When a Georgia Senate committee tried unsuccessfully to resolve differences over child sexual abuse legislation Wednesday, they excluded some key players: fellow members who happen to be Democrats.
The GOP-led Senate Judiciary Committee met behind closed doors after the official committee hearing was scheduled to begin at 4 p.m., leaving a roomful of observers and several committee members who aren’t Republicans to wonder what was going on.
Finally, around 7:30 p.m., the secretary of the committee, Sen. Blake Tillery, entered the room and addressed the crowd. The Republican from Vidalia, a town riled by a sex abuse lawsuit involving members of a church, looked sheepish as he delivered a confusing message to a confused crowd: the meeting that everyone was waiting to watch would not be occurring because it already sort of had, just not where anyone present could see it. And the senators who’d been meeting in private had been unable to come to any consensus.
“I apologize,” he said.
The meeting, which should have started a couple hours late anyway due to an extended Senate floor session, instead started close to four hours late. Tillery officially opened the meeting so he could immediately adjourn it. So at least it did happen, officially.
The hearing was supposed to be for two controversial bills: House Bill 673 involving new limits on cellphone use by drivers and House Bill 605, known as the Hidden Predator Act, which would extend the statute of limitations for adults to file lawsuits over sexual abuse they say they endured when they were children.
Sen. Elena Parent, D-Atlanta, who’d been loitering in the hearing room with the public, said Tillery told her the back-room meeting had focused entirely on the sex abuse bill and that the senators hadn’t had time to discuss the cellphone bill.
“I was very disappointed that the Republican members of the committee met for such an extended period without giving the Democratic members and the crowd in the room any notice or information,” Parent told The Atlanta Journal-Constitution.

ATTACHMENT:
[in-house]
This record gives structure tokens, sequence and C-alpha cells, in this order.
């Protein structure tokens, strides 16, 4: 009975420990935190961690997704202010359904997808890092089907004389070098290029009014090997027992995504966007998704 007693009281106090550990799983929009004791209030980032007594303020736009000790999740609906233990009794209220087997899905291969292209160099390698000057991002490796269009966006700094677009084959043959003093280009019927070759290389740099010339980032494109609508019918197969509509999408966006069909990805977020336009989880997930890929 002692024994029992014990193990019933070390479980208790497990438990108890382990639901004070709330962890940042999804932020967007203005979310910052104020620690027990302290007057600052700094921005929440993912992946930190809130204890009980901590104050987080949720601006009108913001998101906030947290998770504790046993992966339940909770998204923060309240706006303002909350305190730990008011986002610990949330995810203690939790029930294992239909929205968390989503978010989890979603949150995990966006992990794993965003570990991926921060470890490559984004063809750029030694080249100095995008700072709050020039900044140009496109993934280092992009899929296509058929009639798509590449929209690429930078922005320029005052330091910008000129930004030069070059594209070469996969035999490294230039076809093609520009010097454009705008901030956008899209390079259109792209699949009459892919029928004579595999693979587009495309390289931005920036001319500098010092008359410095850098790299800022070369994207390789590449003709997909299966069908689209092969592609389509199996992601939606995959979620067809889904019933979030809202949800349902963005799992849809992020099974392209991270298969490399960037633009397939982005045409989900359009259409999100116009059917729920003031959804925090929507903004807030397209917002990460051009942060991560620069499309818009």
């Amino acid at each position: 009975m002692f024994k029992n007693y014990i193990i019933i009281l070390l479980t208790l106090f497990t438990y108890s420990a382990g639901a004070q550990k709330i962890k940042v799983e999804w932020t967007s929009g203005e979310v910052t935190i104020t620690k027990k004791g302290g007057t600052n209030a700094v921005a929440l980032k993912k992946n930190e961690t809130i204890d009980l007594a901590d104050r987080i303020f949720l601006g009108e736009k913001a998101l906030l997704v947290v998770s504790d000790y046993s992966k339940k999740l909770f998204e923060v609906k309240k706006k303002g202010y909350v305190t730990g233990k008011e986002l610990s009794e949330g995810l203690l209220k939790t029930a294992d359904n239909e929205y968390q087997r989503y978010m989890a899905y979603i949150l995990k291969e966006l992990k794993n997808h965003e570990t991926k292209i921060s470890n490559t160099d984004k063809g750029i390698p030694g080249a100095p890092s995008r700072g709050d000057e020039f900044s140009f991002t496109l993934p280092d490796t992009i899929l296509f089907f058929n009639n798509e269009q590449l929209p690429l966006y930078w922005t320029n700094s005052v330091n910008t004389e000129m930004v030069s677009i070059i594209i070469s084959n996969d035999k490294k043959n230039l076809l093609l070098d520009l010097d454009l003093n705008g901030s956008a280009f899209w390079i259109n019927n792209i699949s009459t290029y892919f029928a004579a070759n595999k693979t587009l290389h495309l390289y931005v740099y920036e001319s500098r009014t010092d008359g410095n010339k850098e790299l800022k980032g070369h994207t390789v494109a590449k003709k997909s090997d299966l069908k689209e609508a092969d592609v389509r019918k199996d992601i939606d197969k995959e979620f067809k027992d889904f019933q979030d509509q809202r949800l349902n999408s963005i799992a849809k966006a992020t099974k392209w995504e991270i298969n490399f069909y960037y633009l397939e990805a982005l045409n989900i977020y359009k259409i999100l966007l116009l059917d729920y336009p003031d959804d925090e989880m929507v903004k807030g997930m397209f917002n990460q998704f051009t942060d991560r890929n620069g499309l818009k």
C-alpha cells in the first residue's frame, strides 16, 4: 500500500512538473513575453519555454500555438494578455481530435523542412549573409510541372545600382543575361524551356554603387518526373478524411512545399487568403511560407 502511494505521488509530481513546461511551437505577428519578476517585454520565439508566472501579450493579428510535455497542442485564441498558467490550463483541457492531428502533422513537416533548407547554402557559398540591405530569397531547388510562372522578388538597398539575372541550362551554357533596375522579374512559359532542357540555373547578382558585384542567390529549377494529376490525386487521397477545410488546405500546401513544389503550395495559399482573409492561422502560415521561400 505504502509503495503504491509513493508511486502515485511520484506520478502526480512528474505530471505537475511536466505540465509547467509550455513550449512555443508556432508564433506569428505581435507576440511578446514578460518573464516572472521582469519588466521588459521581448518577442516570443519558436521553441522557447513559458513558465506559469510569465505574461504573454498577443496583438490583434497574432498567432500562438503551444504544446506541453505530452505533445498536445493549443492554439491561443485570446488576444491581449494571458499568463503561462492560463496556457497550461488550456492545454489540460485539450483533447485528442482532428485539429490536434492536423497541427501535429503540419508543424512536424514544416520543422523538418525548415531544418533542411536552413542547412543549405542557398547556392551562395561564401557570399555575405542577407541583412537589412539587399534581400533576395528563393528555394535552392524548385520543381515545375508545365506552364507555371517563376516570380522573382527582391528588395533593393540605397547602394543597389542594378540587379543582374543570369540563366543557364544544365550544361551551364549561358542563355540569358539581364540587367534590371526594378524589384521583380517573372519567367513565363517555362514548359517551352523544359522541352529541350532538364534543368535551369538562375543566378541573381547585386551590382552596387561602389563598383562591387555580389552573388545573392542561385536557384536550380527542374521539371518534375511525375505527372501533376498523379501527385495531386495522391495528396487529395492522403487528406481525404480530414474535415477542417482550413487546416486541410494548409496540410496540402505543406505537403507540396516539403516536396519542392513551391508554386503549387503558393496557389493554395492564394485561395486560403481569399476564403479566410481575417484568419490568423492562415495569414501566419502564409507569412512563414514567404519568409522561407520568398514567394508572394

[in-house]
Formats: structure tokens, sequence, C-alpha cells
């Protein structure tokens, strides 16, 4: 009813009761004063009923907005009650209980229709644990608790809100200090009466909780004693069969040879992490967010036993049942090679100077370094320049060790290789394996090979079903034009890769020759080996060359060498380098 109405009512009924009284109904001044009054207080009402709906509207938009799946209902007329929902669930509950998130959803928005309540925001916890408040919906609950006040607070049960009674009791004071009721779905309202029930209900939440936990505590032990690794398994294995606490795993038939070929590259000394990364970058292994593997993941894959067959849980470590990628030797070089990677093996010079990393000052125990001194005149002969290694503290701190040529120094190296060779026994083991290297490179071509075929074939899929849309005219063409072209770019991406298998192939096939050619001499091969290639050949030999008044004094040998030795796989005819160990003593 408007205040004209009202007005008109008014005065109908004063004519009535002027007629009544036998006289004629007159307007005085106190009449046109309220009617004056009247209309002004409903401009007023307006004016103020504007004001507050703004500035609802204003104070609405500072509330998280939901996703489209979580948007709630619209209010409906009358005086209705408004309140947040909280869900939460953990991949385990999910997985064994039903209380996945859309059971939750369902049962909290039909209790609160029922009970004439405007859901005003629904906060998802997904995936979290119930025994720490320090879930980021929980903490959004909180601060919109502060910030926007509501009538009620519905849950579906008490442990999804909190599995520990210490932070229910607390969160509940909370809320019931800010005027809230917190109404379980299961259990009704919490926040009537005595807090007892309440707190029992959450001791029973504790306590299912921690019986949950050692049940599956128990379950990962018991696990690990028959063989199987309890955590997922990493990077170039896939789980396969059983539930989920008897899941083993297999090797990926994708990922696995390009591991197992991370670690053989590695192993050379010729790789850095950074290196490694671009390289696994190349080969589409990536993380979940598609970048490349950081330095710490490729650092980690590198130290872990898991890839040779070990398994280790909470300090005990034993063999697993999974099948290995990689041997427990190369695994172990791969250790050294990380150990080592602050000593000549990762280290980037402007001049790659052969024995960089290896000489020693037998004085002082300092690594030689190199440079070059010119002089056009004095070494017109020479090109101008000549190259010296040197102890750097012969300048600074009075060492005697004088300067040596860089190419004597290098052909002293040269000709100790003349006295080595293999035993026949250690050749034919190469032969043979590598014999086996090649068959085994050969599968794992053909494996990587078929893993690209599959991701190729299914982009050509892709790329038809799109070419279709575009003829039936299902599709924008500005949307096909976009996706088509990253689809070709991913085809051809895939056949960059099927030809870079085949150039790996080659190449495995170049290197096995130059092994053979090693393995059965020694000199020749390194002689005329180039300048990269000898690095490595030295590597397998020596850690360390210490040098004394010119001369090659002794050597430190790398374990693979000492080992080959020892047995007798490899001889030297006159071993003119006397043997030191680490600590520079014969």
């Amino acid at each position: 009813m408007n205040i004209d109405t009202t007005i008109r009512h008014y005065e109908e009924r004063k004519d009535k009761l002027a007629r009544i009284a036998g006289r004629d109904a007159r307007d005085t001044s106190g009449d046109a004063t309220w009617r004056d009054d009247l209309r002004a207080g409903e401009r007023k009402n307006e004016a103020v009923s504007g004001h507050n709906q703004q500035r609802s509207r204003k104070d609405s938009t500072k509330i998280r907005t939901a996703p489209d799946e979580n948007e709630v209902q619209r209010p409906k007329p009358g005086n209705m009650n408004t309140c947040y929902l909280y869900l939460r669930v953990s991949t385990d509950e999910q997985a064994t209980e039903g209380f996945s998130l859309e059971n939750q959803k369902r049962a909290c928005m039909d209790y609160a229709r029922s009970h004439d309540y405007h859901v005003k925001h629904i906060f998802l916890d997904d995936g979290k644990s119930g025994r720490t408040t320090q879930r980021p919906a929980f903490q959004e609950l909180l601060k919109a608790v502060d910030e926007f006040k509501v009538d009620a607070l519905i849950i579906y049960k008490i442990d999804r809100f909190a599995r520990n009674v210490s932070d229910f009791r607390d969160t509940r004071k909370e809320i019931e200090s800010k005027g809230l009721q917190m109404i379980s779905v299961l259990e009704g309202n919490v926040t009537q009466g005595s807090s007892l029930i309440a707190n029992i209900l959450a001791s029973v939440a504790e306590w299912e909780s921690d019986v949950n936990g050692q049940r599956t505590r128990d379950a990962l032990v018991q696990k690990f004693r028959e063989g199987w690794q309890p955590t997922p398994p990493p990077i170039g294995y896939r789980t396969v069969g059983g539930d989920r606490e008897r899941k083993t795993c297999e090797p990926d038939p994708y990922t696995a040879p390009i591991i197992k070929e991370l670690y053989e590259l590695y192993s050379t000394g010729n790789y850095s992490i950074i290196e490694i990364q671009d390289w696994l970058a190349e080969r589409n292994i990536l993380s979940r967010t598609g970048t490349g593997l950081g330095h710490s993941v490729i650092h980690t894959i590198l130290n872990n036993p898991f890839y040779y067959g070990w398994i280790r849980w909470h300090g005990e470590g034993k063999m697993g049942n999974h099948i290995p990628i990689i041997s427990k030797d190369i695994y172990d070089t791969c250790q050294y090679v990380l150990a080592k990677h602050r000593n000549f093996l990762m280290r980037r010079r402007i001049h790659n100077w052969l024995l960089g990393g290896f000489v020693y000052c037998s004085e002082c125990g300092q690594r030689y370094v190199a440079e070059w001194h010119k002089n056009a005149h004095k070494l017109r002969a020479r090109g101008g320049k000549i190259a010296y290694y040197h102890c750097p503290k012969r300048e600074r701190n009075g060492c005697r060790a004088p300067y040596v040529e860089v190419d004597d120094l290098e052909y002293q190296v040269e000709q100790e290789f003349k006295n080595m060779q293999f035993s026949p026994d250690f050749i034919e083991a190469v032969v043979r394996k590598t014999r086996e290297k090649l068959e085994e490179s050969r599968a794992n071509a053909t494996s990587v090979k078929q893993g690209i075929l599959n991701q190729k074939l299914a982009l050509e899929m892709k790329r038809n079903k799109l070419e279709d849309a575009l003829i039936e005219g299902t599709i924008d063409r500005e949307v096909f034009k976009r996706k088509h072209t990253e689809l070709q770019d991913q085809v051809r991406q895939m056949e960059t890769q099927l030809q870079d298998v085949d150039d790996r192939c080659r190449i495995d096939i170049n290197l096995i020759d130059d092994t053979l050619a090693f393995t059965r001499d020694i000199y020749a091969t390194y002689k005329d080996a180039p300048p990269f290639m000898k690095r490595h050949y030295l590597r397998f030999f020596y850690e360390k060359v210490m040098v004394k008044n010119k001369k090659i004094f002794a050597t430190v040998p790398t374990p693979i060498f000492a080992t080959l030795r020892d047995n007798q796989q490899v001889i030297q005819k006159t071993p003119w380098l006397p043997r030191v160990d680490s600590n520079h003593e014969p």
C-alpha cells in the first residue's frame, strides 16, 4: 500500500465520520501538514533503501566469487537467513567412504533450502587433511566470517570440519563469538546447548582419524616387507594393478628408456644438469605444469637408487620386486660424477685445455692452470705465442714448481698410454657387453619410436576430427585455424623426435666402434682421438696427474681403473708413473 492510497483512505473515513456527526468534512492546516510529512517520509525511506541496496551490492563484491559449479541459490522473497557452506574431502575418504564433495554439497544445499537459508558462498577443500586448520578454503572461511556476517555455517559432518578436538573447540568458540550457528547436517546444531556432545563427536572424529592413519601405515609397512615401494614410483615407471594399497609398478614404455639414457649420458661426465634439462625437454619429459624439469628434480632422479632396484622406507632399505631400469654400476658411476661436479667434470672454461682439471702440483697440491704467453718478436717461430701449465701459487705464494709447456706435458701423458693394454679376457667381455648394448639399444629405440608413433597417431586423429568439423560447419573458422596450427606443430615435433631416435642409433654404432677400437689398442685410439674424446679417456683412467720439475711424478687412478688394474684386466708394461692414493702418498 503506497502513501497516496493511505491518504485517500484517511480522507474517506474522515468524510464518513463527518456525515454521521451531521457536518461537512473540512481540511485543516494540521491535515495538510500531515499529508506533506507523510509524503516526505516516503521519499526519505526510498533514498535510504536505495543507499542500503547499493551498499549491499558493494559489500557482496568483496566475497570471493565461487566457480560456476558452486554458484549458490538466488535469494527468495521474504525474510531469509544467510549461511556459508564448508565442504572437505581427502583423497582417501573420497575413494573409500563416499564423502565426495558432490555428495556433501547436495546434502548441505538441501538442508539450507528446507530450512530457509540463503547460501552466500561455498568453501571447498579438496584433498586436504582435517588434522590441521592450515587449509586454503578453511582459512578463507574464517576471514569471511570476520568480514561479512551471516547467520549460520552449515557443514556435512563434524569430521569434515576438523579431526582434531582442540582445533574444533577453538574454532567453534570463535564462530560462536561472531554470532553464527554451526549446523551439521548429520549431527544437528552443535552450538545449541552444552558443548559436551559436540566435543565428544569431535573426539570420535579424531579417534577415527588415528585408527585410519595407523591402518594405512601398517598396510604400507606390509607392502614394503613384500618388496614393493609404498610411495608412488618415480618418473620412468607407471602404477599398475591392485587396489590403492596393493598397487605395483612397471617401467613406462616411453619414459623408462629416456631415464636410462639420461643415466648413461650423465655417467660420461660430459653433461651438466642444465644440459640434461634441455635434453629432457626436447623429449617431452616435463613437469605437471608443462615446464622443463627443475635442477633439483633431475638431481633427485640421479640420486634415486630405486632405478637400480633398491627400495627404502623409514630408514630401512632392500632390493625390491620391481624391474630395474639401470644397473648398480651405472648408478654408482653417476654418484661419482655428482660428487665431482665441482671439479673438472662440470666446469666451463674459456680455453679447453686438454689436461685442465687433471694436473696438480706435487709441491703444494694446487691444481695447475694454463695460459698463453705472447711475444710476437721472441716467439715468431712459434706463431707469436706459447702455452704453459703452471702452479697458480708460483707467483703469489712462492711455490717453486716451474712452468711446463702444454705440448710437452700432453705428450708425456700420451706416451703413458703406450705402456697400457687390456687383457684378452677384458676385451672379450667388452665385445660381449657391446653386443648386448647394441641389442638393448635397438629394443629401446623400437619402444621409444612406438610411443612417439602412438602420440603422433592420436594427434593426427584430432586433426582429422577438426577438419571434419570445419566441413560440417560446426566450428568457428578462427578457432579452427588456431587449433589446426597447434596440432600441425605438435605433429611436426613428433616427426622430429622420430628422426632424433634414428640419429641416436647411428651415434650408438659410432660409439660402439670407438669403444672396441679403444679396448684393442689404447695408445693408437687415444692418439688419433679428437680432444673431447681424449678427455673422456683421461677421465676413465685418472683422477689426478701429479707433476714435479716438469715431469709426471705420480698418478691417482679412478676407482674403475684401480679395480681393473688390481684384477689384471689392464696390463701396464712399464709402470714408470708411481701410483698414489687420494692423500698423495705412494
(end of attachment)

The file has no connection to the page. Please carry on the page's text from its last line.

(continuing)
The senators were considering amendments to the bill that would reduce what it offers to victims compared to the version that passed the House of Representatives 170-0 a few weeks ago. Lawmakers in the House extended the age that victims could sue to 38 from the current 23. The Senate would cut that to 33, while introducing other changes that make it harder to sue organizations involved in a cover-up.
“I think it’s going to create so many hurdles for victims,” Emma Hetherington, an assistant clinical professor of law at the University of Georgia said of the amendments. Multiple pages were added and in some cases the intent of the added passages was unclear, said Hetherington, who directs the UGA College of Law’s Wilbanks CEASE Clinic, which handles pro bono lawsuits for victims of child sexual abuse. She said confusion over intent could lead to “a ton” of court appeals if the amendments become law.
Barbara Hartman, president of Chattahoochee Republican Women, attended the hearing and pressed Tillery for answers after he announced what had happened behind closed doors while the public was waiting around. She supports the legislation, which would allow adults to sue both the alleged perpetrators and any organizations that facilitated the abuse and then covered it up.
Both the Boy Scouts of America and the Roman Catholic Archdiocese of Atlanta oppose the House-passed version of HB 605.
“Personally, as one who has diligently worked to get Republicans elected, I am embarrassed and ashamed of the Republicans,” Hartman told the AJC after her long drive home from the Capitol. At least one GOP member of the committee, a lawyer, is a partner in a law firm that defended a client against allegations of covering up child sex abuse.
“This bill is not about them and who they represent in a business dealing,” Hartman said, “but only about what is right for the children of Georgia.”
Tillery said the committee would take up both HB 673 and HB 605 again Thursday at 2 p.m.
Update: On Thursday, the Senate committee approved an amended version of HB 605 that reduced its usefulness for victims so much that the sponsor of the original bill, Rep. Jeremy Spencer, R-Woodbine, said he’ll ask the House to reject the changes.
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